We’re trying to create a mask that fulfills a similar need to face masks (not N95 masks) for use in what the CDC calls a contingency or crisis capacity. This is to be used in the same capacity as home-sown face-masks, not professionally produced N-95s.

There’s some additional advice on mask use and re-use here and here.

The Second Mask

This design uses 0.040” (~1 mm) PET-G sheets that are laser-cut to shape, and then bent to shape using a heat-gun and a shaped block of styrofoam as a jig. A separately-printed screw-on filter block holds a piece of non-woven cloth, gauze, or some cheap filter material.

The new design takes about 80 minutes to produce – half as long as before. The limiting factor is (as always) the 3d-printing. I estimate that my home lab can produce 10-15 masks per day.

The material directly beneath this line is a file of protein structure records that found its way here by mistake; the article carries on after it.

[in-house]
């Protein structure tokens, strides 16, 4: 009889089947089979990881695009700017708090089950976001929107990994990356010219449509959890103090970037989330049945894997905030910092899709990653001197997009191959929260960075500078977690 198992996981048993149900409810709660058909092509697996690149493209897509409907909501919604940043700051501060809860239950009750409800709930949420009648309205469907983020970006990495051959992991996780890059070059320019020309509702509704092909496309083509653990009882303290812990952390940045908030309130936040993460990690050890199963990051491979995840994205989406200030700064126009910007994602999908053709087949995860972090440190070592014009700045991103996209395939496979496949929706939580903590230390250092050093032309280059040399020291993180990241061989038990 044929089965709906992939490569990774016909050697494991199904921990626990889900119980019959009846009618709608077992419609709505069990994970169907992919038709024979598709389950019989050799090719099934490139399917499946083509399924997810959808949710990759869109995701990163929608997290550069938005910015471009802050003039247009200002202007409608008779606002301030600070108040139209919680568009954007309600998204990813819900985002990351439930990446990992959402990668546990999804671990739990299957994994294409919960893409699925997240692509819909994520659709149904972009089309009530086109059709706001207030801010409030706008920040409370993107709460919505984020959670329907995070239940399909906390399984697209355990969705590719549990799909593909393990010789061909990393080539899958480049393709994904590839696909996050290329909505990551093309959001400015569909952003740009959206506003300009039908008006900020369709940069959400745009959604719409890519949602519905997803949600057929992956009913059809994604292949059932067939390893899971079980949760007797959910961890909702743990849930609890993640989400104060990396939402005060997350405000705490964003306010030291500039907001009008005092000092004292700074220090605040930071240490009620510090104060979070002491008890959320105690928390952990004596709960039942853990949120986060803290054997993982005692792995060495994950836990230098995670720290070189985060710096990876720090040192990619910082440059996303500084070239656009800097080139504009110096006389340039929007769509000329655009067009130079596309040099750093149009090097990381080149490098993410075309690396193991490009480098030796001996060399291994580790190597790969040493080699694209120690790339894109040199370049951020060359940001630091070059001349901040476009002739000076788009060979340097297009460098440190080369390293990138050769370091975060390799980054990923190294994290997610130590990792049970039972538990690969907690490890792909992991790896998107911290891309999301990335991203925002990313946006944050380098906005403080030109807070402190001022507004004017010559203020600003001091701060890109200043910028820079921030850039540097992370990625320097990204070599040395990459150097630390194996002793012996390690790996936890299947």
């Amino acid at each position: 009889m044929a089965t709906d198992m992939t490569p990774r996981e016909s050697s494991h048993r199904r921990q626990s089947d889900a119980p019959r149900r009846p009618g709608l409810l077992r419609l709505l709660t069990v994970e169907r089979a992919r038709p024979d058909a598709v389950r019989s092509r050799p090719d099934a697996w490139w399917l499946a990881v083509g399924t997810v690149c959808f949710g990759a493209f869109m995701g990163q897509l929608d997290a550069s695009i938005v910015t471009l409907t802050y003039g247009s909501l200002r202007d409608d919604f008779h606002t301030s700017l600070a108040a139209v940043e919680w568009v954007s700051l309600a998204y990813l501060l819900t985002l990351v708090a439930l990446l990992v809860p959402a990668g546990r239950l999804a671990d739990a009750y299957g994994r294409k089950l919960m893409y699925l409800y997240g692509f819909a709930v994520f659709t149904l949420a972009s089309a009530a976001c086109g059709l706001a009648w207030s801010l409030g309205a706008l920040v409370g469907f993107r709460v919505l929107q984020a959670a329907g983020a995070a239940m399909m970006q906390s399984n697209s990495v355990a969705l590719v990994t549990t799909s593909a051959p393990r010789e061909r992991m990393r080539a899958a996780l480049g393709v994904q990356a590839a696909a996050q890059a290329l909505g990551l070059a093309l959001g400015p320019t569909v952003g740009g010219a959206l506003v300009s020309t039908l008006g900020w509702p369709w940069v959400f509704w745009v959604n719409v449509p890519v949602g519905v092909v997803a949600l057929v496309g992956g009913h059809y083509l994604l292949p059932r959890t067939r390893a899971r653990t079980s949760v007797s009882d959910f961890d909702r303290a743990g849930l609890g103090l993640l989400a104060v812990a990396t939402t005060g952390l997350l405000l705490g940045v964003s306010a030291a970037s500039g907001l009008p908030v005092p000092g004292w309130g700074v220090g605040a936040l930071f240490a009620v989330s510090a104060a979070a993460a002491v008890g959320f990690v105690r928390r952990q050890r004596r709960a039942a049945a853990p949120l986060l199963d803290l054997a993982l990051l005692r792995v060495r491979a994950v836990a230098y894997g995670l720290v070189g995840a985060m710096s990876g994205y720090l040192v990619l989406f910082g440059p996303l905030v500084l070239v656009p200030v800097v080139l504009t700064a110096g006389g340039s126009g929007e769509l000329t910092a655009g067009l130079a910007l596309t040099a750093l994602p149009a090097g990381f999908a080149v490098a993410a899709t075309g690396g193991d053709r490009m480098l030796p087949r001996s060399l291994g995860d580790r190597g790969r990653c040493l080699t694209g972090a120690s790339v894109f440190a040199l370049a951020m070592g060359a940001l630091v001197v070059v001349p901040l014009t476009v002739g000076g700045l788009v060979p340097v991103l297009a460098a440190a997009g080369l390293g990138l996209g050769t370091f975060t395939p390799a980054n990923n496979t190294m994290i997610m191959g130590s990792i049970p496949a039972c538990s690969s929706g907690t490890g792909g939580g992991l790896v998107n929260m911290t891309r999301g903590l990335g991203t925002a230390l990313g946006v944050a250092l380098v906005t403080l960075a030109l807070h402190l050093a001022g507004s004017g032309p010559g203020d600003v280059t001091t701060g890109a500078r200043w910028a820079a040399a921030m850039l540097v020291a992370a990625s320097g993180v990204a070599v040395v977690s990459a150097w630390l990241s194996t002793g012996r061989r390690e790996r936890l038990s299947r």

If you look carefully at the chin area, you will notice that the plastic is twisted around at the joint. This is a deliberate strategy to avoid holes in the mask design. By carefully managing the amount of plastic that is twisted, the nose and chin regions can be formed in an airtight manner. If necessary, these areas can be reinforced with a little epoxy.

Next steps

After testing the prototype, we discovered that the mask does not seal well around the nose. This is a problem for virtually every rigid-body mask that expands sideways over the cheeks; even professionally-made N-95 masks can have this problem. Additionally, this design relies on buccal fat to provide sealing against the cheeks. With people with pronounced cheekbones, the mask may leak along the sides.

We’re developing a new design using vacuum-forming, hoping to produce masks with better nose-joints that are produced even more quickly.